Rhythms of work and rest are vital to our physical, mental, and spiritual health, but when you’re a parent there’s no break from the day-to-day care required. Parenting is a demanding job. You have to keep tiny humans alive every day while being nurturing and providing educational enrichment. There’s a lot of pressure on parents to be engaged with their children all the time, but as an introvert I need quiet, uninterrupted time to myself to gather my thoughts and relax from the constant stimuli of questions, noise, and needs. Because I can’t just take a Sabbath from parenting one day a week, I’ve learned to create pockets of rest and retreat in the everyday.
But it’s not a perfect system, and sometimes a break is hard to come by. When the stress starts to accumulate and I get overwhelmed by the commitments and obligations in my life—even really fabulous ones—I tend to withdraw. I stop answering emails, I’m tempted to quit everything, and I hide from my friends. I lash out in anger, wallow in self-loathing, and I neglect my monstera and fiddle-leaf fig. In fact, I can usually gauge my stress level by the health of my house plants. They wither and wilt because I just can’t care for one. more. thing.
I never enjoy these episodes of forced retreat from my usual connectedness and competence, and I feel sorry for my poor plants, but it’s when I’m at my lowest, fight-or-flightiest that I’m forced to take stock of my schedule, discern what changes need to be made, and gird myself to endure the things I can’t change. In a perfect world I would only take on the responsibilities and commitments that make me feel happy and fulfilled, but that’s not reality. There are things in my life that make me come alive and those that I dread, but a full, real life includes both, and the contrast makes for meaning and beauty. The garden can’t flourish until the weeds are pulled. The best views are at the top of the trail. Every good story has exposition and conflict before the climax and resolution. There is satisfaction in doing what we have to do.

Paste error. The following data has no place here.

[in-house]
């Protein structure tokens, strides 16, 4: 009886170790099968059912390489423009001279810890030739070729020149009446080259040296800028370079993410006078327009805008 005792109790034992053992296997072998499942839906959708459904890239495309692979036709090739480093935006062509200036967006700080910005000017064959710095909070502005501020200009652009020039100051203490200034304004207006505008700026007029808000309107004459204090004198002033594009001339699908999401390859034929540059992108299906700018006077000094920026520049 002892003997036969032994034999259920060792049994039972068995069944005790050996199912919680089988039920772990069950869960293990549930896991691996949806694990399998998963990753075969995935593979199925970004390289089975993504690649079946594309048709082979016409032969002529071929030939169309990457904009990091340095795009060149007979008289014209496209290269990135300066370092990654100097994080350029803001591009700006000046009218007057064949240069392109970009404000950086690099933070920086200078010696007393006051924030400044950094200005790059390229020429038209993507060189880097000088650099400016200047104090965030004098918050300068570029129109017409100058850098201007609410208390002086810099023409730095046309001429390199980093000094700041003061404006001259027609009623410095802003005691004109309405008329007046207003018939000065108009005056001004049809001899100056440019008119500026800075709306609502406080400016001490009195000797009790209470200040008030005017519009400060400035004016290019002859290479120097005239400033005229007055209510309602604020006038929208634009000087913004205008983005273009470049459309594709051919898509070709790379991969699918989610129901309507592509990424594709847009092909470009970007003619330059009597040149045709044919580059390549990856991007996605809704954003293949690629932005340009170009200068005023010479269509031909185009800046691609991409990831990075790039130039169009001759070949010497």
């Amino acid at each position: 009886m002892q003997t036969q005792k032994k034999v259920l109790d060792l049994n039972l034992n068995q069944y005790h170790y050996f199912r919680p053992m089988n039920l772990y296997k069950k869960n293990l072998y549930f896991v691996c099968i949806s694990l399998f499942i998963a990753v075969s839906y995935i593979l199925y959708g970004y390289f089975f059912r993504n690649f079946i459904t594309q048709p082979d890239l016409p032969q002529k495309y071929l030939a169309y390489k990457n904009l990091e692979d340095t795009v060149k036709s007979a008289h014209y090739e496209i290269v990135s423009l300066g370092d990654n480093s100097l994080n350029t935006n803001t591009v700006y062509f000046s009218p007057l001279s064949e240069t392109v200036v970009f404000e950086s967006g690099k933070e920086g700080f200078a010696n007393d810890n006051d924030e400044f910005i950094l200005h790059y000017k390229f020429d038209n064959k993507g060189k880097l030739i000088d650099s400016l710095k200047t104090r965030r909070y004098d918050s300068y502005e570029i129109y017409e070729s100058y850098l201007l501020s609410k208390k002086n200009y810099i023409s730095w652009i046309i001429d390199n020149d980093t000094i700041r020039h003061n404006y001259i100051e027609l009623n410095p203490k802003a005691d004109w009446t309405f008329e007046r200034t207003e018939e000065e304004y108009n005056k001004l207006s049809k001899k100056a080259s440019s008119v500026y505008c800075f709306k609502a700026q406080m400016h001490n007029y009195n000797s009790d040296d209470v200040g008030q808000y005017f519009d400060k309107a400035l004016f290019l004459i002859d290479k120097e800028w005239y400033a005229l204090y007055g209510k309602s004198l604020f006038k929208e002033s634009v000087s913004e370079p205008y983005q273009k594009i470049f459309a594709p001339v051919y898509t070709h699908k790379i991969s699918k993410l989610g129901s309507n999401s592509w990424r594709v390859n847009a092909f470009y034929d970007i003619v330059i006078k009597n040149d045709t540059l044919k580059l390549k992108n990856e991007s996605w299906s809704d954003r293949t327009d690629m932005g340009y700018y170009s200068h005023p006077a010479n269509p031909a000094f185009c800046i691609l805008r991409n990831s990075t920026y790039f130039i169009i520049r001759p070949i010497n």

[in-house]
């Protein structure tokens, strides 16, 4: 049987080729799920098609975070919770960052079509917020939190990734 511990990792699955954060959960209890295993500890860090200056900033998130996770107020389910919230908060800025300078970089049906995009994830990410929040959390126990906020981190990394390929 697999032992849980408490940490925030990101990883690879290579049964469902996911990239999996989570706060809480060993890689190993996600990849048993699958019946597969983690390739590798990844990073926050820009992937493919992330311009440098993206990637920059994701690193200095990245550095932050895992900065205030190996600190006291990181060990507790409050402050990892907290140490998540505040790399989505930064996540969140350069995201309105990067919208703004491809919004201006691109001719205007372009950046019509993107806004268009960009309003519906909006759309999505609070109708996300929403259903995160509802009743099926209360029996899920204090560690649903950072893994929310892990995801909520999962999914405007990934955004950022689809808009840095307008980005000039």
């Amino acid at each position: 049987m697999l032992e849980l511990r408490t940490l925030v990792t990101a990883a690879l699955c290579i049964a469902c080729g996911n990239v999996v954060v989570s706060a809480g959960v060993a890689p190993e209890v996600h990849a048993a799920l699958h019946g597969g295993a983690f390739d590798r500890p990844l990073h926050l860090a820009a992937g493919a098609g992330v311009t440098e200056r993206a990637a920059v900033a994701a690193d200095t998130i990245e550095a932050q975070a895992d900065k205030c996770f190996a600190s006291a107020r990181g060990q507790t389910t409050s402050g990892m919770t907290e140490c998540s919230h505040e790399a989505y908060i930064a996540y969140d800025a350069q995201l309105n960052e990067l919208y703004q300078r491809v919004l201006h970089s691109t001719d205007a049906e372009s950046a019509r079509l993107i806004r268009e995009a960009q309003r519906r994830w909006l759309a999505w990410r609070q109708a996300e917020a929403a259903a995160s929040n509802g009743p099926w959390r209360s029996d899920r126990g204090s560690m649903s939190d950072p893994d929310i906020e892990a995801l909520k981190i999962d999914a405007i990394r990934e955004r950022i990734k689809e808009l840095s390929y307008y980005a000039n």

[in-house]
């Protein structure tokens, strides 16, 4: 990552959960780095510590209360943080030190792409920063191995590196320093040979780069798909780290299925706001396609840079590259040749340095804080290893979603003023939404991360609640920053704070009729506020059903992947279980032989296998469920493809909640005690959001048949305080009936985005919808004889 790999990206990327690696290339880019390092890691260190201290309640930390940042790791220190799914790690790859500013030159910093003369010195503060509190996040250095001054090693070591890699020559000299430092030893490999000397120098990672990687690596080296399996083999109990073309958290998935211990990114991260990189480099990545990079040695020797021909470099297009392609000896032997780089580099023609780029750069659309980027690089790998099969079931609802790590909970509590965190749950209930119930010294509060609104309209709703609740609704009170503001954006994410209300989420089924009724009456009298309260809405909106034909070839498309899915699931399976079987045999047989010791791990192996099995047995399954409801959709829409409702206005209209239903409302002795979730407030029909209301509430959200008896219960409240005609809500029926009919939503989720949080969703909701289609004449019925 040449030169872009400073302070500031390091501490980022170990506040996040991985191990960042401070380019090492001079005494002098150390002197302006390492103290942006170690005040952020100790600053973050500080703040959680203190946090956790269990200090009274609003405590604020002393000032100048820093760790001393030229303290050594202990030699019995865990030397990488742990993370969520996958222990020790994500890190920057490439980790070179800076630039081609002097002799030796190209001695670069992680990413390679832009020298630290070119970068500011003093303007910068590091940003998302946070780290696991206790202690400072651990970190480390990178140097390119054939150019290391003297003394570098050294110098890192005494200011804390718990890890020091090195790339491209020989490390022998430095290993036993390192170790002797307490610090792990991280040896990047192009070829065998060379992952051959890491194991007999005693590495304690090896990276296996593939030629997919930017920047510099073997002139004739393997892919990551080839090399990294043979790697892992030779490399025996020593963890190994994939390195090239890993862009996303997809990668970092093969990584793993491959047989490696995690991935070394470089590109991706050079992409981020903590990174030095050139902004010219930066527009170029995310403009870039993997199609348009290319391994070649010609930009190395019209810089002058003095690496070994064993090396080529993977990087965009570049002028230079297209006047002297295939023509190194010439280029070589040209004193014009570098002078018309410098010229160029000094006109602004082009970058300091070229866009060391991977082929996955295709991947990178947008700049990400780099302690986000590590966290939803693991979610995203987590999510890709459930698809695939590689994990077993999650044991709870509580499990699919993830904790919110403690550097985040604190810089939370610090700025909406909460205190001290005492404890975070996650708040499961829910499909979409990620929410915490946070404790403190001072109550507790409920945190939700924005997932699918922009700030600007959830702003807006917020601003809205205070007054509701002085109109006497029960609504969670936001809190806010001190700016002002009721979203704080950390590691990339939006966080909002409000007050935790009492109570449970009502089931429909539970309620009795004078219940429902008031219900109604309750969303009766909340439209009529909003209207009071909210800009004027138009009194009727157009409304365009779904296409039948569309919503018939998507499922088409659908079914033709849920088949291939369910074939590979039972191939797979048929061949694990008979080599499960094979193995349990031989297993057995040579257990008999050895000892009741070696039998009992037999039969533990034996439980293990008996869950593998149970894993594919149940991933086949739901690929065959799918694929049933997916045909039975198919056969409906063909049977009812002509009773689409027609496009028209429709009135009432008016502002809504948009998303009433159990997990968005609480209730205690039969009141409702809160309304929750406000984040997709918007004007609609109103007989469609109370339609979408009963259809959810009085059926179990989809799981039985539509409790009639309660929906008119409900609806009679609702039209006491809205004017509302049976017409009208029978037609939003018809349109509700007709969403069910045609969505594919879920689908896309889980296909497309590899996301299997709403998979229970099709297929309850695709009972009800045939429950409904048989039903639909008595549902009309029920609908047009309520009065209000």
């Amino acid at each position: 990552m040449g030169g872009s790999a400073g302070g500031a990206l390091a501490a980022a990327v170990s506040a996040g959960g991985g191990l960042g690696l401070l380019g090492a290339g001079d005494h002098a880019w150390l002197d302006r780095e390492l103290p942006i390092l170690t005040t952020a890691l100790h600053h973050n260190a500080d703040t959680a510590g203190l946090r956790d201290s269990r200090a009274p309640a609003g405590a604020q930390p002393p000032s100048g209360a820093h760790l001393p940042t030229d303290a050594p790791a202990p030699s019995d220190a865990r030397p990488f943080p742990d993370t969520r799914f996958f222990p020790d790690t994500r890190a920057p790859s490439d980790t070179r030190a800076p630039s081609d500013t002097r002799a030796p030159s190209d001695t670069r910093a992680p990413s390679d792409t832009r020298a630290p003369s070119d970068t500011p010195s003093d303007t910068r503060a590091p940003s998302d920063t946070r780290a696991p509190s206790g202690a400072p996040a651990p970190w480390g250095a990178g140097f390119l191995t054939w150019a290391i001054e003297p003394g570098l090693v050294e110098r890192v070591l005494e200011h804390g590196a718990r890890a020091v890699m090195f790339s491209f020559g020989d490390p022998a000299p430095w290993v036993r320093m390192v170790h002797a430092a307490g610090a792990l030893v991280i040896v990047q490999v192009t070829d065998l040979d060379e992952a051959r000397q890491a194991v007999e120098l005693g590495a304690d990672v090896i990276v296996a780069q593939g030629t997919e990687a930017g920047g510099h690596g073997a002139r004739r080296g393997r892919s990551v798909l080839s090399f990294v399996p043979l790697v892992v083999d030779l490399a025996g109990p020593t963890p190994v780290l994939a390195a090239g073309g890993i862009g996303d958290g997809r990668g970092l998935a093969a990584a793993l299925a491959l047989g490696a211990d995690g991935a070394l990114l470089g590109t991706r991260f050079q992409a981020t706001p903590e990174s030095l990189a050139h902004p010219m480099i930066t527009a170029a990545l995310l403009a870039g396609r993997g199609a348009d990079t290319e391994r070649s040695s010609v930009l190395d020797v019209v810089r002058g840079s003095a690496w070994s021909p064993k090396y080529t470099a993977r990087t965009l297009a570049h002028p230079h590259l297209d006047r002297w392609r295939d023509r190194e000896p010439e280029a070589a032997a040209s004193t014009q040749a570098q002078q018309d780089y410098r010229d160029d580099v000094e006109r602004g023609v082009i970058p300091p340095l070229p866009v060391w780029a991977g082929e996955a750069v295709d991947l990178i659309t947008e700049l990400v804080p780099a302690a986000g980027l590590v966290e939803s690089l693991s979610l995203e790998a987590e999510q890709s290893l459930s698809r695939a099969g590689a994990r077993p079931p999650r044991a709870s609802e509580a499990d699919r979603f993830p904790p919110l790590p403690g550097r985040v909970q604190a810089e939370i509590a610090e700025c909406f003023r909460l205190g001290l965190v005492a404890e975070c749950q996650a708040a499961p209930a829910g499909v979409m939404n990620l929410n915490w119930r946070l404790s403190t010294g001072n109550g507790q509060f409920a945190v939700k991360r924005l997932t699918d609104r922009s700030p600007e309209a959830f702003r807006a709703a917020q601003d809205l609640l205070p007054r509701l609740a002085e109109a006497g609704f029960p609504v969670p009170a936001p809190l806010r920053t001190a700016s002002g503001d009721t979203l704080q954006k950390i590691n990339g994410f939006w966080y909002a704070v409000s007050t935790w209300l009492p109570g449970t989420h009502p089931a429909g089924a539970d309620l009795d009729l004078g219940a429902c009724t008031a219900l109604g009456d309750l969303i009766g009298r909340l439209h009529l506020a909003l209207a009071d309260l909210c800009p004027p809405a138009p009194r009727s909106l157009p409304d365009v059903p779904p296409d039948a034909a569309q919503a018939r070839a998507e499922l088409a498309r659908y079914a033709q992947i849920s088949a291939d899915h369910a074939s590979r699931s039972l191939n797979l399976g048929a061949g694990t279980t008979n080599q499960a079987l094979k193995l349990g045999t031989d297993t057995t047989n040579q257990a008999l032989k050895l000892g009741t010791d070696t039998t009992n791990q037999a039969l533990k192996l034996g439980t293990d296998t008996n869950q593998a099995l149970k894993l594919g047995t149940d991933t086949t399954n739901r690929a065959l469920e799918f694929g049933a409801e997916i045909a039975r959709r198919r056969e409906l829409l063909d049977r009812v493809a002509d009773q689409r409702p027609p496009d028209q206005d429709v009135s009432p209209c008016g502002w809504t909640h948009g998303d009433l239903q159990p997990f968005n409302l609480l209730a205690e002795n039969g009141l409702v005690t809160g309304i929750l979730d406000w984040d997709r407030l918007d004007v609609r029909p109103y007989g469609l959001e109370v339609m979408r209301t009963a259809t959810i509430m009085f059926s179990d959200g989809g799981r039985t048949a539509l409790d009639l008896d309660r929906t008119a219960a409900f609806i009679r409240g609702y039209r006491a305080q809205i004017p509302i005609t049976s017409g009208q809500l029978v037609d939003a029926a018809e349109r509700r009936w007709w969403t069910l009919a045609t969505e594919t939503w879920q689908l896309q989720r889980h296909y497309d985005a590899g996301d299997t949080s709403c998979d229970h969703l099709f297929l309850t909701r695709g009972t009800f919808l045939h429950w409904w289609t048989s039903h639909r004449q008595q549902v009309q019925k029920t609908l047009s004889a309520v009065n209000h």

But we all have our limits.
I wish I could do everything really well, but when I can’t I want to learn how to ask for help, give myself grace, and stop taking it out on my schefflera.
Rachel Womelsduff Gough and her family ditched the city for a patch of earth in the Snoqualmie Valley. Cheered on by her husband and two blonde babes, Rachel learns by getting her hands dirty, whether it’s gardening, chicken farming, neighboring, or adventuring with soulmates in wild places. She is a Master of Divinity student at Fuller Theological Seminary, and she can’t live without books, coffee, and mountains.